Ransomware attacks are becoming increasingly more targeted and sophisticated – ©123RF.com
The logistics of cybersecurity – By John Donovan
According to the latest (at the time of writing) Cert NZ quarterly report from 1 July to 30 September 2019, 562 organisation incident reports were made – up 16% from the previous quarter. This equates to more than $1.8 million in reported direct financial losses for New Zealand businesses in the quarter, bringing the total losses for businesses during the first three-quarters of 2019 to $4.4 million.
While the transport, postal/warehousing and manufacturing sectors accounted for less than 4% of organisation incident reports, it doesn’t mean the industry can relax its cybersecurity efforts. Cybercriminals are increasingly turning to supply chain and logistics companies as the target of their attacks. In February this year, a well-known Australian logistics provider became the victim of a ransomware attack that brought the company to a grinding halt, forcing it to take its services offline. Don’t expect this to be an isolated incident.
It is more important than ever to ensure that organisations in these sectors are able to combat incoming attacks by having updated cybersecurity strategies in place.
Prepare for what’s coming
Ransomware, which locks the victim’s files so they’re unable to be accessed, remains one of the most common attacks deployed by cybercriminals. The attacker offers to unlock the files after receiving payment from the victim, making ransomware arguably one of the most damaging and disruptive cyber threats that can befall a business.
Ransomware attacks are becoming increasingly more targeted and sophisticated. Attackers are abandoning the ‘spray and pray’ methodology for a much more personalised approach. This includes developing personalised communications to trick people into clicking a link or downloading a malicious file that installs the ransomware.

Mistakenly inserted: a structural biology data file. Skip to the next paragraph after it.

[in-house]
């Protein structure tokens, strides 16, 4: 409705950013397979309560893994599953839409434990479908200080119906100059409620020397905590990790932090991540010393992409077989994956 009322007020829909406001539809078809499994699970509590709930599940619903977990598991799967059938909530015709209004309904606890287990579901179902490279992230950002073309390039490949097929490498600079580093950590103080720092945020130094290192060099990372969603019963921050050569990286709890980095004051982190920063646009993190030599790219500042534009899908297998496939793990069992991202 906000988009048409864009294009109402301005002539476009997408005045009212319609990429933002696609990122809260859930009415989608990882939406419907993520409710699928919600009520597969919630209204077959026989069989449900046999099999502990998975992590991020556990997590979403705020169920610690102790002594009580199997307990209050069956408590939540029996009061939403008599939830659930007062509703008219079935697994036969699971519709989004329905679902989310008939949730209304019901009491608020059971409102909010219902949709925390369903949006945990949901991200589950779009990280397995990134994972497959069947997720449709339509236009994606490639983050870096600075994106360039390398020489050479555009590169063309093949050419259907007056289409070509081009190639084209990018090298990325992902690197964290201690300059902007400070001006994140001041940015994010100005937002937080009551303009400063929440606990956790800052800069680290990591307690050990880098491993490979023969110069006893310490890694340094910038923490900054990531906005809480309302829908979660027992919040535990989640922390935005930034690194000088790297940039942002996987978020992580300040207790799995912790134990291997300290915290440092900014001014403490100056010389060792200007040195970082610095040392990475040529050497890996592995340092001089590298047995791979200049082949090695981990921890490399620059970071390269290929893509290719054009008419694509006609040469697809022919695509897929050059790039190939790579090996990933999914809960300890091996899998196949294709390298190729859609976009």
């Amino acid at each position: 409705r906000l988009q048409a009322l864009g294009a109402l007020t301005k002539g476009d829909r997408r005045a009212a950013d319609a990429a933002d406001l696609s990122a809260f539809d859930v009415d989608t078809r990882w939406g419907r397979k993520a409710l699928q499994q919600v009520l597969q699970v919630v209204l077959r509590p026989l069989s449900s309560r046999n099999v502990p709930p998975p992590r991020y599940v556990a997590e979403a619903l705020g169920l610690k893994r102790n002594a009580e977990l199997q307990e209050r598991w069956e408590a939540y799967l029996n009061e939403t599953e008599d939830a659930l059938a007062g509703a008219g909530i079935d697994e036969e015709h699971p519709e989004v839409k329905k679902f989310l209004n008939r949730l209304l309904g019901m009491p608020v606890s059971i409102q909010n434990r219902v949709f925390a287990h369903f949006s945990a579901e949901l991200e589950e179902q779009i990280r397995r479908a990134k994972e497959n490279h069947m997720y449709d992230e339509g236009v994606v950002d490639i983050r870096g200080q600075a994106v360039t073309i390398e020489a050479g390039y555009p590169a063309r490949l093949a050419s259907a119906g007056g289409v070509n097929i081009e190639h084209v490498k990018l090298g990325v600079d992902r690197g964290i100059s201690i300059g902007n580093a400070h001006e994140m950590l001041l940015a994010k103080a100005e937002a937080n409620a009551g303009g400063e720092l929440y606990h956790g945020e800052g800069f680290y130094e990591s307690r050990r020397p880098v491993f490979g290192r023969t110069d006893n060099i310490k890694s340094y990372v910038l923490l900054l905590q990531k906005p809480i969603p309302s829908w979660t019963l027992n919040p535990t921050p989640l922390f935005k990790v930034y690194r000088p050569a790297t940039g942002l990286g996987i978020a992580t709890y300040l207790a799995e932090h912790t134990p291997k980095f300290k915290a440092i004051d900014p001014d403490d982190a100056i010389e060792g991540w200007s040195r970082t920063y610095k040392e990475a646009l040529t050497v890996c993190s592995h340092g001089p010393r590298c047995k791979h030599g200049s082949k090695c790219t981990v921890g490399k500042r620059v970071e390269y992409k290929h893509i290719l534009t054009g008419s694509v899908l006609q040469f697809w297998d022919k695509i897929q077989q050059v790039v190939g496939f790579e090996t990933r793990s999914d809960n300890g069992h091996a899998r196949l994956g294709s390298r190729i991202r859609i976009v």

While the footprint of a targeted attack is small, it can extract more money or valuable information from a single victim than a widely distributed campaign.
When protecting an organisation, a good place to start is by implementing a powerful anti-ransomware tool, while also making use of general best practices to stay safe.
Here are five best practices to block ransomware in an organisation:
1. Ensure the right protection is in place
This should include a high-performance next-generation firewall intrusion prevention system (IPS) that includes seamless file decryption, sandboxing encryption, and backup.
2. Reduce the surface area of attacksWhere possible, use a virtual private network (VPN) to access resources on the internal network from outside rather than port-forwarding. In addition, make sure open ports are secured by applying suitable IPS protection to the rules governing that traffic.
3. Apply sandboxing to web and email traffic‘Sandboxing’ is a software management strategy that isolates applications from critical system resources and other programs, and ensures all suspicious active files that come in through web downloads and as email attachments are being suitably analysed for malicious behaviour before they get onto the network. As part of this, disable macros in document attachments received via email, which will stop a huge number of infections in their tracks.
4. Automatically isolate infected systemsIt’s important that a company’s IT security solution can quickly identify compromised systems and automatically isolate them until they can be cleaned up (either automatically or through manual intervention).
5. Stay up to dateMalware that doesn’t come in via a document often relies on security bugs in popular applications, including Microsoft Office, internet browsers, Flash, and more. If an organisation stays up to date on patching, it’ll be far less vulnerable to potential exploits.
Leadership sets the cybersecurity agenda